Born Free argues that legal trade would expand demand, lead to increased poaching, and hasten rather than prevent the extinction of the rhino.

Rhino horn stocks

Swaziland has applied to CITES for permission to trade. It will request permission to sell its existing stocks to a small number of licensed retailers in the Far East. It also wants to sell harvested horn, at the rate of 20kg per annum, to these retailers.

Its formal proposal says income from a legal, non-lethal trade would "greatly ease financial pressure at a time when Swaziland's rhino parks are struggling with the recent surge in rhino protection costs."

Swaziland has 330kg in stock and can produce at least another 20kg a year. Rhino breeder John Hume told me that South Africa has stocks of 32 tonnes of horn, 22 held by government and the rest by private owners. Namibia and Zimbabwe also have large stocks and the potential to produce horn supplies from dehorned rhino and natural mortality.

The proceeds from the sale of stocks will raise approximately $9.9 million at a wholesale price of $30,000 per kg. That amount will be placed in an endowment fund to yield approximately $600,000 annually. In addition, the proceeds of the annual sale of 20kg will raise a further $600,000 yearly, bringing total recurrent annual revenue from horn to $1.2 million.

If matched by the legalisation over time of sales by other range states, it could help drive out illegal trade. Pelham Jones of the Private Rhino Owners' Association argues that legal sales set at $10,000 per kg would undercut the illegal market by selling legal horn below the current black market prices.

This would make illegal horn more expensive. It would also be less attractive in terms of potential risk of seizure and prosecution to buyers than legally available horn.

Other trade proponents talk of a central selling organisation for rhino horn, a version of De Beers diamond cartel.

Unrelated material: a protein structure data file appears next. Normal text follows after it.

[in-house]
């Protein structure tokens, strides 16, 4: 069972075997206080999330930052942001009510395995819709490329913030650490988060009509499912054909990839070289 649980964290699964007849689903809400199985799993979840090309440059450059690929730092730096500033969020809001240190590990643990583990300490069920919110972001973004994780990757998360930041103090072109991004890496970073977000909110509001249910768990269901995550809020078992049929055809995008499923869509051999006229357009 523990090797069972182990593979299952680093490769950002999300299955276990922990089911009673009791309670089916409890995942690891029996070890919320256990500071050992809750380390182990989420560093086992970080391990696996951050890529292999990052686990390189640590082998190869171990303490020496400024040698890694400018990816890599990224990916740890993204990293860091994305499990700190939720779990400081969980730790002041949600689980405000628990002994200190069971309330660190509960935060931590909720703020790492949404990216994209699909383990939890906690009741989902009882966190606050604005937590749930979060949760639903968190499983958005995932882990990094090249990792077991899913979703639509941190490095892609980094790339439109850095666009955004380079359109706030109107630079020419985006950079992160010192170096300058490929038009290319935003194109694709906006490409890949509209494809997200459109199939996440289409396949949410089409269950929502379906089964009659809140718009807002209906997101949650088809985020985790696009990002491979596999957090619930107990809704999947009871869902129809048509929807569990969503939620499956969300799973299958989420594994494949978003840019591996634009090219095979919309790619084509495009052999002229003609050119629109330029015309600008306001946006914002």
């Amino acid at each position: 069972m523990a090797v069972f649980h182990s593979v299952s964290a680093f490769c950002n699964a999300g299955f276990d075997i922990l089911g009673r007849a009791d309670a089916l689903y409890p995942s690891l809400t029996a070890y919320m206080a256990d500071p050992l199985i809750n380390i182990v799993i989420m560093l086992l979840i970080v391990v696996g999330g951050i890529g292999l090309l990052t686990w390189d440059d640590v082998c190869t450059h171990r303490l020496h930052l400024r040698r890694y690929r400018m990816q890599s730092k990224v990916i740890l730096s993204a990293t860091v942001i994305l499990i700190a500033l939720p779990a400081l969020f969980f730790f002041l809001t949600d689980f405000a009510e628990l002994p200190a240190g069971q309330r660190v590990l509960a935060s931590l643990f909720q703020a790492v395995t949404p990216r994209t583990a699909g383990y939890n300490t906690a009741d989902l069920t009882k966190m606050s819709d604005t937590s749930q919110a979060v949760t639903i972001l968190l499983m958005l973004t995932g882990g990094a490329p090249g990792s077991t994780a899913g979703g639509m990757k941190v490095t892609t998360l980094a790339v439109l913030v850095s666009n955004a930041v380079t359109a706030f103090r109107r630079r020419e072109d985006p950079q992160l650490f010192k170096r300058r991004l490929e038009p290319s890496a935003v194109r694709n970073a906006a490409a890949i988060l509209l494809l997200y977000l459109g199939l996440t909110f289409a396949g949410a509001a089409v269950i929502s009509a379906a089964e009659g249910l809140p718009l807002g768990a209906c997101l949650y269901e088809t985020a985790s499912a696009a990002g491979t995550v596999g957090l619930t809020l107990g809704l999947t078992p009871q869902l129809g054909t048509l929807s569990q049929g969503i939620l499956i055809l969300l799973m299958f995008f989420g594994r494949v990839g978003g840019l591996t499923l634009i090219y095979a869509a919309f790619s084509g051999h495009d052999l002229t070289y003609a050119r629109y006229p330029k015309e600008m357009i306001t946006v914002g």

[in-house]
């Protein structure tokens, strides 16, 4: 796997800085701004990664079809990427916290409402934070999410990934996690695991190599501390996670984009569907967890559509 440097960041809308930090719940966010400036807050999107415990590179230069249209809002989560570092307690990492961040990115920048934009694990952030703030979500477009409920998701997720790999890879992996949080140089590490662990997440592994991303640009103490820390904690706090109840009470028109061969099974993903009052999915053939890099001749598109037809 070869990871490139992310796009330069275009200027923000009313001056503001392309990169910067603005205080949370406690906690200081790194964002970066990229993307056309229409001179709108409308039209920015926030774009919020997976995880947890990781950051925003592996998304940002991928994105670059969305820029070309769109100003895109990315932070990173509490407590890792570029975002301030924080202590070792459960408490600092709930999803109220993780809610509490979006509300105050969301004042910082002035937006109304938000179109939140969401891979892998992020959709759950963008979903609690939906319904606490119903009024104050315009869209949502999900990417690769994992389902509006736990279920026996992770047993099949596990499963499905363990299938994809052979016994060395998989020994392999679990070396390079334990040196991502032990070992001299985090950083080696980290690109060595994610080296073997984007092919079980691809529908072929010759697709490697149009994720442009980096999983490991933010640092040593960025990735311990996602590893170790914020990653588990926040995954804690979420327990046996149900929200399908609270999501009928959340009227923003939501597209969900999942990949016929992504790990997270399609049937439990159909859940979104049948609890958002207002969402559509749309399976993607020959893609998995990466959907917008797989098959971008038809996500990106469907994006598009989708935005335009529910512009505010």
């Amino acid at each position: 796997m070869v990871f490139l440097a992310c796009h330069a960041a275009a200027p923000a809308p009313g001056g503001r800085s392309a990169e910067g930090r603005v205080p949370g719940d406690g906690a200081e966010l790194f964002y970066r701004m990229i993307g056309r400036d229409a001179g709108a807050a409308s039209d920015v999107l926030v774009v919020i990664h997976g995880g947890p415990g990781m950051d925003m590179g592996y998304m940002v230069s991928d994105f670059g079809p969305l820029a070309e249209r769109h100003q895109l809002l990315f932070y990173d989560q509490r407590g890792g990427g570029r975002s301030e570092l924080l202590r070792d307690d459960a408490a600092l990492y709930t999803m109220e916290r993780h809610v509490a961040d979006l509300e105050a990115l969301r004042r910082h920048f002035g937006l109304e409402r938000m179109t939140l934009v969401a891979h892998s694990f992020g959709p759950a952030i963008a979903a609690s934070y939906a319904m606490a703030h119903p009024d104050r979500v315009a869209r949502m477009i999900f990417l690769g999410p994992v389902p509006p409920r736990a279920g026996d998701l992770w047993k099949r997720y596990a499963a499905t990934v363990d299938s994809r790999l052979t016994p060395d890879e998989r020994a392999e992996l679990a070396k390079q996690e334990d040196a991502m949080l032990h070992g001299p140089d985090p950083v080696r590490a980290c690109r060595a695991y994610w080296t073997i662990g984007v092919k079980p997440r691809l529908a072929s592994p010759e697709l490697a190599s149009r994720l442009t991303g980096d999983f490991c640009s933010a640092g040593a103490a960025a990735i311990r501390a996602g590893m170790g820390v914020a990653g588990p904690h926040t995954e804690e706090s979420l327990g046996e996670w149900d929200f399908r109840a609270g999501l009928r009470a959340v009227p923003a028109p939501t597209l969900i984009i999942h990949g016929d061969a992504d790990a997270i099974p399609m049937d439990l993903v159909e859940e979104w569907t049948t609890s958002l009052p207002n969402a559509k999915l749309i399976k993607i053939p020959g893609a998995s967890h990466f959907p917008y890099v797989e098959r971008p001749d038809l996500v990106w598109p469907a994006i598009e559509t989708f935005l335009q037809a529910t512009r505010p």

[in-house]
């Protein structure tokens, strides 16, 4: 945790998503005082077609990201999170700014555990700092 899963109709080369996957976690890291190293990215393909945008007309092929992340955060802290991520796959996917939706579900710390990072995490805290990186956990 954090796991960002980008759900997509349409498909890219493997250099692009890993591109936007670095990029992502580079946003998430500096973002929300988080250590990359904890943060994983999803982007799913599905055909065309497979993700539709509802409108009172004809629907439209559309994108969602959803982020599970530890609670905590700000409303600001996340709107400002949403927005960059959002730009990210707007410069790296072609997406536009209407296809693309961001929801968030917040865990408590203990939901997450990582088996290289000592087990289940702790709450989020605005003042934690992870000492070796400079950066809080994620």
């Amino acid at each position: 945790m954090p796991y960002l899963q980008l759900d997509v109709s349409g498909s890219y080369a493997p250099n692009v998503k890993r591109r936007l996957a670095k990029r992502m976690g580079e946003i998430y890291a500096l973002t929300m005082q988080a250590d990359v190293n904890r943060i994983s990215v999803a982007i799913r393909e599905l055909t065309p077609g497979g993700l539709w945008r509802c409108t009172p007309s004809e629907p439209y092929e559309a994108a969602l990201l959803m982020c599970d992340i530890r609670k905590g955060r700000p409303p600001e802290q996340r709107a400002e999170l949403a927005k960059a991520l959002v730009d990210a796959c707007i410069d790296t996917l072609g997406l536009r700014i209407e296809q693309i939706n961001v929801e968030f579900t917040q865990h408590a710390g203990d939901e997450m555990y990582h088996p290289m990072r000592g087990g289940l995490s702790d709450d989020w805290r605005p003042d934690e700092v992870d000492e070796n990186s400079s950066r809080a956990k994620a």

June Wiltshire, a business specialist in favour of the trade, told me she advocated the controversial approach of dealing directly with the current illegal rhino trade kingpins. The major drawback is that they don't just deal in rhino horn but a range of illegal wildlife products, drugs and people trafficking.

What next?

The Swaziland bid at CITES will be rejected. But the start of a discussion at CITES and the placing of the trade issue on the table internationally could lead to change in the future.

There is a strong possibility that, even after the rejection at CITES of the Swazi plan, the Southern African Development Community would support Swaziland's position, with the likely abstention or possible opposition of Botswana and South Africa.

A much more coordinated regional plan would be the best way to work towards a regulated, secure and legal trade as part of a range of community and income-generation instruments along with fully funded security measures to protect rhinos in the future.

The way forward won't be easy.

I strongly believe that the trade ban has not worked and will not work now. Rhino horn is a resource that can be harvested non-lethally and sustainably. It can earn income to encourage breeders, pay rangers and anti-poaching teams realistic salaries, provide sophisticated surveillance and supply benefits that will gain the support of people around parks, reserves and ranches. This will help support conservation because it is in their interests to do so rather than help poachers out of dire need.

But the pro-trade camp needs to get its act together and develop a sophisticated, viable trade scheme that does not appear to reward criminal syndicates and to present their case thoughtfully.

 


 

Keith Somerville is Visiting Professor, University of KentThe Conversation.

This article was originally published on The Conversation. Read the original article.